He says “أَرَىٰ” meaning that he “sees” in his dream, using the present tense. This subtle utilization of the present tense conveys the meaning of repetition, and persistence. When Ibrahim AS says he “sees” in his dream, it suggests that he’s had the dream multiple times, and that it has continuously haunted him to the point where it has actually become his current state of reality.

This usage lines up with what we know of Ibrahim AS’s story. He saw the dream to kill his son, and at first, the horror caused him to delay its realization. Because of this, Allah  continued to show him the dream over and over.

This continuous witnessing of the dream led him to eventually fulfill Allah’s command, and thus raised him to the status of a leader amongst all people.

We ask Allah to allow us to appreciate the beauty of his book and raise us by his obedience as he raised Ibrahim AS. Ameen.


In the process of leaving my hometown and preparing to settle into Dallas for the Bayyinah Dream Program, the past month in a half has consisted of decluttering, boxes stacked up, bags piled into corners, stuffing this here and stuffing that there. I never thought packing and then unpacking could be so labor intensive not to mention picking up the pieces, saying goodbyes, leaving home was much more difficult than I expected. I have never been away from home for more than 30 days and this was definitely my first time experiencing what traveling and resettling felt like, though its relatively temporary.

This process of packing and unpacking and resettling made me reflect on some very powerful advice that my shaykh told us once in a halaqah. He said that every single one of us are travelers, though sometimes in our homes, in our cities and in the familiar, we get very comfortable, we feel like we “permanently reside” and though in a sense it may be a fact, in the grand scheme of things, we are travelers, we are all on this journey through the dunya, through this life and we came from Him, and we are all on a journey trying to return back to Him, our Master, our Lord, the One who Created us, the One who sustains us, the Most Generous and the Most Merciful.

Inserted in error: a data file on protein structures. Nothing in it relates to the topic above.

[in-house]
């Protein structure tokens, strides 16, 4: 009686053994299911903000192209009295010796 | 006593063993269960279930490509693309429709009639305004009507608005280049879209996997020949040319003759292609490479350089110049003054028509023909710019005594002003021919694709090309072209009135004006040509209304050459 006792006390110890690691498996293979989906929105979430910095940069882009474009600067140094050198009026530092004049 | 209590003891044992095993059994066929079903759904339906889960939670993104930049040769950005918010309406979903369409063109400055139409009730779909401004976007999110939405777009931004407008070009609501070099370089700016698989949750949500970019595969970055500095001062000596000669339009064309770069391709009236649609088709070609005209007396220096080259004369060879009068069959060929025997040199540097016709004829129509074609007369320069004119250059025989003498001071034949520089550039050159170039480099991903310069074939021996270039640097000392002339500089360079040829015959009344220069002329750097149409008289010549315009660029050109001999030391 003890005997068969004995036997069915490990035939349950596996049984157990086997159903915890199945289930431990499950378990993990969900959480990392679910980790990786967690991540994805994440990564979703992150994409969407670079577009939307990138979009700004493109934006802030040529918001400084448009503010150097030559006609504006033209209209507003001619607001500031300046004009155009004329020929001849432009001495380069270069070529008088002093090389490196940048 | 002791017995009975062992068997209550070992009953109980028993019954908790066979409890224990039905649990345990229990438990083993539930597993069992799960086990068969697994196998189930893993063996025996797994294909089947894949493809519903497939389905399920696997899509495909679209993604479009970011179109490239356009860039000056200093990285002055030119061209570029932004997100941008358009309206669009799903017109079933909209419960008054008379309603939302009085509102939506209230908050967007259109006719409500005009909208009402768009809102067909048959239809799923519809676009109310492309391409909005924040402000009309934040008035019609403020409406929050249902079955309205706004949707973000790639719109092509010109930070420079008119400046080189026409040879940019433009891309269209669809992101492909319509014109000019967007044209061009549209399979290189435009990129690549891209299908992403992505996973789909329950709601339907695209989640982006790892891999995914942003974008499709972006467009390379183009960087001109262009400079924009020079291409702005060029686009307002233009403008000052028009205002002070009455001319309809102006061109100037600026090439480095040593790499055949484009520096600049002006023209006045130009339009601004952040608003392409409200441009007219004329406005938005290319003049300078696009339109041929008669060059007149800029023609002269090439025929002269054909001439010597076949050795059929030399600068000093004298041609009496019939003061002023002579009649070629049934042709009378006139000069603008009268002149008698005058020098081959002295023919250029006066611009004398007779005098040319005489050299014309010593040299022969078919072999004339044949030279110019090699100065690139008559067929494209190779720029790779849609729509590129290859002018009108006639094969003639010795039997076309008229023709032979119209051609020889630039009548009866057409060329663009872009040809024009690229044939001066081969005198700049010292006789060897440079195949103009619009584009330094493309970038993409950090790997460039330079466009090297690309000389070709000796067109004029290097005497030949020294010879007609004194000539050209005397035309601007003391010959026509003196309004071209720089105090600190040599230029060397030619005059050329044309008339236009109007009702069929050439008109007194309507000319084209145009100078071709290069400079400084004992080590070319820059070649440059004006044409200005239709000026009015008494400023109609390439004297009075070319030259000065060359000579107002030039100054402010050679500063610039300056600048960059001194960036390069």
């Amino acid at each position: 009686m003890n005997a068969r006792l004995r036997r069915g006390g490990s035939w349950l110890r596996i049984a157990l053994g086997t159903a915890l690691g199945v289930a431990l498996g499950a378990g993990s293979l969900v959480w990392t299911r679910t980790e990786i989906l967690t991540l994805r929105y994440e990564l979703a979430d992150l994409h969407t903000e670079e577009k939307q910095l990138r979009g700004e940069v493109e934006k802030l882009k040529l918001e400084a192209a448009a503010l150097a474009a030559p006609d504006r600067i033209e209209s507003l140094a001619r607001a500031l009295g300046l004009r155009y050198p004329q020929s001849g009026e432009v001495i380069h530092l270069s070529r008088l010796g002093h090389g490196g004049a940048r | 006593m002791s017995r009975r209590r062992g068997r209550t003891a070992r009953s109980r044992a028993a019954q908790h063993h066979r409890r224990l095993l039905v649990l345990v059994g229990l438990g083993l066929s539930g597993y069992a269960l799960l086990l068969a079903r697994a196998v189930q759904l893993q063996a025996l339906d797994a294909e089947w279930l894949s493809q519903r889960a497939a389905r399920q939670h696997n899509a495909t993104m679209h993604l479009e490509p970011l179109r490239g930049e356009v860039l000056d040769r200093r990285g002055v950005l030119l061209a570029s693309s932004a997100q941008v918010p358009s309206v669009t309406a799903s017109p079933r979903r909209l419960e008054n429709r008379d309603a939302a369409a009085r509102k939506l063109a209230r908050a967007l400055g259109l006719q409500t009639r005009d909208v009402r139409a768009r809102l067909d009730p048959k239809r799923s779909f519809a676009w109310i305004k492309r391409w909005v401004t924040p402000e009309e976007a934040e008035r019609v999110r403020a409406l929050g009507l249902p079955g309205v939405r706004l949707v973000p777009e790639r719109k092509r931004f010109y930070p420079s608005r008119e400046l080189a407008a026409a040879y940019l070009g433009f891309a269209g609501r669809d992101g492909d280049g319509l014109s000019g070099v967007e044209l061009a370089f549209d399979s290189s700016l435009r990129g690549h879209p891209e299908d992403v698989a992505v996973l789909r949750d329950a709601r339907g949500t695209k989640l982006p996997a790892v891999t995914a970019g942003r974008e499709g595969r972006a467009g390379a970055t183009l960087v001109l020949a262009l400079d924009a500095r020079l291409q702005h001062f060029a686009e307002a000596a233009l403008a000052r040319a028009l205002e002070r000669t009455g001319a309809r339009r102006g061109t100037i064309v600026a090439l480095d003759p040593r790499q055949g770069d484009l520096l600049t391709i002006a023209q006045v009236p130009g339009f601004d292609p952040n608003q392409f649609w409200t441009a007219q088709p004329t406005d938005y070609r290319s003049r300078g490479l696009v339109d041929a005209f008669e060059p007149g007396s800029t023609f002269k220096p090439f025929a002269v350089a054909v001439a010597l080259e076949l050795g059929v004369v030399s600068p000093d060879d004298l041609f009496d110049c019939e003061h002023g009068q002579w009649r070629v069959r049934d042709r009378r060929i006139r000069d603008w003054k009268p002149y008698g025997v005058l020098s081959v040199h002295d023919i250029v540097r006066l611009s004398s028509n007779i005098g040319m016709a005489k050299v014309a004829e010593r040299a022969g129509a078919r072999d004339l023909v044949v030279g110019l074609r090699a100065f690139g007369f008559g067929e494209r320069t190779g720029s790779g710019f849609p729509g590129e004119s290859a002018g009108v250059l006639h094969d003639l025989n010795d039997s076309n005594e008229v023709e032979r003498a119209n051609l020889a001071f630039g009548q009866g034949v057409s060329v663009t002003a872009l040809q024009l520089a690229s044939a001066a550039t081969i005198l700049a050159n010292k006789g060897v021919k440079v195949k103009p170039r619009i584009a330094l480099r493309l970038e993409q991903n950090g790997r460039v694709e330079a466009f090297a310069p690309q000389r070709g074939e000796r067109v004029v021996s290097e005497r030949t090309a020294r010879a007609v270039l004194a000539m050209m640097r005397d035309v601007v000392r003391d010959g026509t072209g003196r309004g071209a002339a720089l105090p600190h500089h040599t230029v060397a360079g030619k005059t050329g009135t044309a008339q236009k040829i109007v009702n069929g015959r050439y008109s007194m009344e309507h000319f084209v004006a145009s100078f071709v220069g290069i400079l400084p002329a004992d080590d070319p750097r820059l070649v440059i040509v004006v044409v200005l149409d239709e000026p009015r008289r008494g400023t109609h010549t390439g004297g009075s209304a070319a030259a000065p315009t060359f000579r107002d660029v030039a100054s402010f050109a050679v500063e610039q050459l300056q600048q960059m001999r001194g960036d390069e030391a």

We are all travelers and even though majority of our life isn’t spent physically packing boxes and suitcases, in a sense we are always packing- we are packing our metaphorical suitcase as we pass through as travelers. In this suitcase, we can either put in things that will benefit us in our journey- good deeds, salah, du’a, seeking knowledge, trying to have ihsan in all our affairs, trying our best to live like the Prophet (sws), trying to pack our suitcase full of good that will bring us benefit in the Hereafter. Or, we can put in things in our suitcase that would be of no use, that simply take up empty weight to an extent where it even becomes a burden. It may hinder the travel and pose no benefit at all to us and those things are sins, the bad deeds. Whether we realize it or not, every day we are packing and traveling- either we are packing good deeds and getting closer to Allah, or we are packing sins, and perhaps potentially taking us away from Allah.

We are all travelers, trying and struggling to make it back Home. May Allah allow us to constantly fill our suitcases of life with good deeds and protect us from packing in sins and allow us to return back to Him in a state that He is pleased with. Ameen.

Week 1.